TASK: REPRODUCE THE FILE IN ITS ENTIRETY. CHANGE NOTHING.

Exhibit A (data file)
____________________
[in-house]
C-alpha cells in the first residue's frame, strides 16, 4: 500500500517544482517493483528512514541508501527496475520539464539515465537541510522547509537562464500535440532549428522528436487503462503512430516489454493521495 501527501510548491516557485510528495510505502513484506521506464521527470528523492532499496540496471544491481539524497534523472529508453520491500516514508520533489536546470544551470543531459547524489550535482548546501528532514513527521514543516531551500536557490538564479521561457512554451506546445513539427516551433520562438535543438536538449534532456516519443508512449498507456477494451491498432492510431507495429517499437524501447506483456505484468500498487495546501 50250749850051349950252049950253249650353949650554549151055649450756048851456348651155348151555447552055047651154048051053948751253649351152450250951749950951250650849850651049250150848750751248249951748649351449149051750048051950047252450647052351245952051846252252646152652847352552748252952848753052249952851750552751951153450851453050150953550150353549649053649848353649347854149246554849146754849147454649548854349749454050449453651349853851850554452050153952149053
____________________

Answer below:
[in-house]
C-alpha cells in the first residue's frame, strides 16, 4: 500500500517544482517493483528512514541508501527496475520539464539515465537541510522547509537562464500535440532549428522528436487503462503512430516489454493521495 501527501510548491516557485510528495510505502513484506521506464521527470528523492532499496540496471544491481539524497534523472529508453520491500516514508520533489536546470544551470543531459547524489550535482548546501528532514513527521514543516531551500536557490538564479521561457512554451506546445513539427516551433520562438535543438536538449534532456516519443508512449498507456477494451491498432492510431507495429517499437524501447506483456505484468500498487495546501 50250749850051349950252049950253249650353949650554549151055649450756048851456348651155348151555447552055047651154048051053948751253649351152450250951749950951250650849850651049250150848750751248249951748649351449149051750048051950047252450647052351245952051846252252646152652847352552748252952848753052249952851750552751951153450851453050150953550150353549649053649848353649347854149246554849146754849147454649548854349749454050449453651349853851850554452050153952149053